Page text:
Several fair housing and civil rights groups have come to the side of the City of Richmond, California as it attempts to use its power of eminent domain to buy and modify underwater mortgages on some local homes.  The coalition has filed an amicus brief in federal court today supporting the City's opposition to a motion filed to block its proposed purchases.

A thorough background of the issue can be found in MND reports here, and here , but briefly, Richmond, generally described as a working class northern California city, has sent letters to 32 mortgage servicers offering to buy 624 mortgages at the fair market value of the underlying property, in some cases 25 cents on the dollar, and apparently making clear its intention to use eminent domain if the offers are not voluntarily accepted.  Wells Fargo Bank and Deutsch Bank subsequently filed suit to block the plan.

The eminent domain plan - earlier proposed in several other cities including Chicago, has been vigorously opposed by the securities industry and by the Federal Housing Finance Agency (FHFA) as regulator of Freddie Mac and Fannie Mae.  Both have stated that it could result in severe restrictions on future access to mortgage and possibly other types of credit in any municipality which so acted.  A California congressman has twice introduced a bill which would outright prohibit any government entity from purchasing or guaranteeing a mortgage in any community so invoking eminent domain.  

The amicus brief argues that the form of the opposition threatened by the securitization industry would amount to illegal redlining and would violate federal and state fair housing and fair lending laws, including the federal Fair Housing Act.  Attorneys for the coalition say this argument is based on an announcement made last summer by the Securities Industries and Financial Markets Association (SIFMA) that it would block any future mortgages made in Richmond from being accepted in the most desirable part of the secondary market for mortgage-backed securities (MBS). Richmond is 40% Hispanic and 25% African-American, and the fair housing and civil rights groups argue that the SIFMA plan would therefore have a disparate impact on minority borrowers.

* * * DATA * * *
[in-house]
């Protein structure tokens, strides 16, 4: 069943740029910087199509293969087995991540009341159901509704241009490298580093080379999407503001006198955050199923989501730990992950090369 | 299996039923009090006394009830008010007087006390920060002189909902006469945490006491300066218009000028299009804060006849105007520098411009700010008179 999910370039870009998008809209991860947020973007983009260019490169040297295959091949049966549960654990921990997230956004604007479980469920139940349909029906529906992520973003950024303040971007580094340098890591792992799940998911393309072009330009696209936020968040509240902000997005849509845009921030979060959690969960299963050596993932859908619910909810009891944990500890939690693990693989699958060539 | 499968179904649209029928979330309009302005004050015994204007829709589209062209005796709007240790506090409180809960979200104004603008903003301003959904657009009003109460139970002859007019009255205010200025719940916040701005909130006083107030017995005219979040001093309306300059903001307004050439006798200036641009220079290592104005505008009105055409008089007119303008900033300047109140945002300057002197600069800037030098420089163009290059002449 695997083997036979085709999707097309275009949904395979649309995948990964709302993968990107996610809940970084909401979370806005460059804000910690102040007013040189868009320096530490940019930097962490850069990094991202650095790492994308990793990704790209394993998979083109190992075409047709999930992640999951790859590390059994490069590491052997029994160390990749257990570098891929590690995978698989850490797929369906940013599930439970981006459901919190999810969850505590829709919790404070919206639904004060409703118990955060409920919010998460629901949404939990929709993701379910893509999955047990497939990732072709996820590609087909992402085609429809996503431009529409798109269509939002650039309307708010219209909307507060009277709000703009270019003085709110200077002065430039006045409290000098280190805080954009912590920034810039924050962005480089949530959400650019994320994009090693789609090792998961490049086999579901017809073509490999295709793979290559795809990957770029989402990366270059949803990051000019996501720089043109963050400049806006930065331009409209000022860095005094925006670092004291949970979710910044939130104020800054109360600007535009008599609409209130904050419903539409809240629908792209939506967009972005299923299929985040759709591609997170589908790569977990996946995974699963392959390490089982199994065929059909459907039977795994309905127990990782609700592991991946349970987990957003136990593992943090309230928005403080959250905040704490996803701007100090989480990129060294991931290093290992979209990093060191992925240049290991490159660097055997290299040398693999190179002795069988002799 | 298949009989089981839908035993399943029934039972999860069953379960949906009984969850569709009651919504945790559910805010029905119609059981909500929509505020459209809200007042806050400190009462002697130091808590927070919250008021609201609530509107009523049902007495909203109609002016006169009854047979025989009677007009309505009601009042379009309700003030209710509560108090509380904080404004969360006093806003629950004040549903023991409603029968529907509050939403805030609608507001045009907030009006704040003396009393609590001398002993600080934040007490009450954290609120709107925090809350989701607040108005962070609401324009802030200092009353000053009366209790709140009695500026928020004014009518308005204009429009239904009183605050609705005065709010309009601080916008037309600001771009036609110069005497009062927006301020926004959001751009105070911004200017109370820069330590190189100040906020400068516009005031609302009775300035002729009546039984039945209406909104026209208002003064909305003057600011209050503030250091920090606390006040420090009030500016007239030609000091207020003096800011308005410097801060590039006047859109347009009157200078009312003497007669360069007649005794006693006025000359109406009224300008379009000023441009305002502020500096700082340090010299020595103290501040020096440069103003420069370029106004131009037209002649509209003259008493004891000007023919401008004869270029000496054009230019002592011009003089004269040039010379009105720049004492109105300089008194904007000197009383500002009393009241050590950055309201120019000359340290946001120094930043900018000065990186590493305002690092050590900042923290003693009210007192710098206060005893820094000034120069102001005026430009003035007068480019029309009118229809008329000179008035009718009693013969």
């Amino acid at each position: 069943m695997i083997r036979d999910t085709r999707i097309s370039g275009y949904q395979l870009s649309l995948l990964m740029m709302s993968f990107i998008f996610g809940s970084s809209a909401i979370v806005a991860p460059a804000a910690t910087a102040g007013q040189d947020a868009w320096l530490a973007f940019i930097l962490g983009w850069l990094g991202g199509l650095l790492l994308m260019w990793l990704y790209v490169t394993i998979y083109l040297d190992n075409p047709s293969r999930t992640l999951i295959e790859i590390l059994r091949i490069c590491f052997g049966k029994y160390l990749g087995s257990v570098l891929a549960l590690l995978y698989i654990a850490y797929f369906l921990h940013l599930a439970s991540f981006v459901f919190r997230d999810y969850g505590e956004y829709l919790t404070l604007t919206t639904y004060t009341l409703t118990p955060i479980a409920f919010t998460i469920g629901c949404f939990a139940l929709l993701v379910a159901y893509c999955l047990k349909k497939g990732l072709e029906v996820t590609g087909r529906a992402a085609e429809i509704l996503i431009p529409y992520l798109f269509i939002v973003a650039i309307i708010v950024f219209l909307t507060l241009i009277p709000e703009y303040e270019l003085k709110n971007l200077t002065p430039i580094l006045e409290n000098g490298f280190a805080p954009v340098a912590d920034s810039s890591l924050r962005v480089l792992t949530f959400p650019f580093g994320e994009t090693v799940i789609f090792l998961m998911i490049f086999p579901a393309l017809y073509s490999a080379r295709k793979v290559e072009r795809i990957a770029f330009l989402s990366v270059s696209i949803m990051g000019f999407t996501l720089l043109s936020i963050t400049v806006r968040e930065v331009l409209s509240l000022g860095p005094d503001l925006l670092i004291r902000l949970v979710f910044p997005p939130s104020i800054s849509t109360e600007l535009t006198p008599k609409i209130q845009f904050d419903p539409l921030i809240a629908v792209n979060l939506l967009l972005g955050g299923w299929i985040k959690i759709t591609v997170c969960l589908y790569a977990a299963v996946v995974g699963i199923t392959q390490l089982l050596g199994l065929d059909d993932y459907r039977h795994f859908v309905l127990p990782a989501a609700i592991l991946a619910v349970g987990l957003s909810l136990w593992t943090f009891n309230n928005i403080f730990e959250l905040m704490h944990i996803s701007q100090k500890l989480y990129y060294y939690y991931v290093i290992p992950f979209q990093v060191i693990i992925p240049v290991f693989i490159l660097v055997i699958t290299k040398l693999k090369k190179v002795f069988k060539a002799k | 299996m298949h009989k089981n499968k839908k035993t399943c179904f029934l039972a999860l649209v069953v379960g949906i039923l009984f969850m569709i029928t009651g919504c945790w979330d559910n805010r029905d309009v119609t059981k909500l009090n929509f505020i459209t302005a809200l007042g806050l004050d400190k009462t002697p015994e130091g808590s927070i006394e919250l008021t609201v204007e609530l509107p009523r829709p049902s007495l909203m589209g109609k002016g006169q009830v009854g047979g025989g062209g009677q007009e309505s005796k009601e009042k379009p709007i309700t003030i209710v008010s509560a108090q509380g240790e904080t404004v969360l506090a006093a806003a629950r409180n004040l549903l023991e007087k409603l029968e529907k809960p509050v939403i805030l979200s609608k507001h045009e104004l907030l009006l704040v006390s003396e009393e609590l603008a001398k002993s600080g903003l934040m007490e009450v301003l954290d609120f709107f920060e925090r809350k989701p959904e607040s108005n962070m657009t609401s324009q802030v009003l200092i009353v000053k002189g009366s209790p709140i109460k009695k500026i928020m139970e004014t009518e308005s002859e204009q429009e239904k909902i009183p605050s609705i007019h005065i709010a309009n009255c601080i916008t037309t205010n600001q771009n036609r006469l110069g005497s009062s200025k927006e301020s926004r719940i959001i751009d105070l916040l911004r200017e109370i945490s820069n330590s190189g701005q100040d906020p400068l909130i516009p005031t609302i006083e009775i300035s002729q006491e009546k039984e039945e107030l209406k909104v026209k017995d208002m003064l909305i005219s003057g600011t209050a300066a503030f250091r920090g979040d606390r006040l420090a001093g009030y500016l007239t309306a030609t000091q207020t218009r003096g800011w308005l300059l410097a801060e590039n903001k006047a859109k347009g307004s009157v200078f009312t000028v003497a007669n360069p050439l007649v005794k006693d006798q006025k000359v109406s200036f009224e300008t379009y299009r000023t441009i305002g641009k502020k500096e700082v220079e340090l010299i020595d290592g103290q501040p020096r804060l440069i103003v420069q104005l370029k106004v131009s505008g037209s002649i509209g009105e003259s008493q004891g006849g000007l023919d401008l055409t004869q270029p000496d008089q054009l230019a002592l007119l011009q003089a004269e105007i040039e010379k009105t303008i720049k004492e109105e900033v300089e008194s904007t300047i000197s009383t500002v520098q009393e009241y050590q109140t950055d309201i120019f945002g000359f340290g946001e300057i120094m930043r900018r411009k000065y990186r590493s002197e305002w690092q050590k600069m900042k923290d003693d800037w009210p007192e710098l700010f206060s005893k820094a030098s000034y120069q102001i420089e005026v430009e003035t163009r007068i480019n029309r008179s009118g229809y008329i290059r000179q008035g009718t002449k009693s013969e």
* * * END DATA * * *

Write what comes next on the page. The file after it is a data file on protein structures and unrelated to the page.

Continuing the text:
Marcia Rosen, Executive Director of the National Housing Law Project, one of the parties filing the brief, said, "The Banks' attempt to prevent Richmond from responding to its foreclosure crisis is especially egregious given their role in the predatory lending underlying the crisis.   And the assertion that the injunction is necessary to protect the public interest from their own threatened redlining of the city must be seen for what it is -- discrimination in violation of the Fair Housing Act that would further harm this beleaguered city and its residents."

Also participating in the brief are Housing and Economic Rights Advocates, Bay Area Legal Aid, the Law Foundation of Silicon Valley, and the California Reinvestment Coalition,

A hearing on the trustees' motion for a preliminary injunction and the City of Richmond's motion to dismiss the case will be held on September 12, 2013 at the U.S. District Court for the Northern District of California.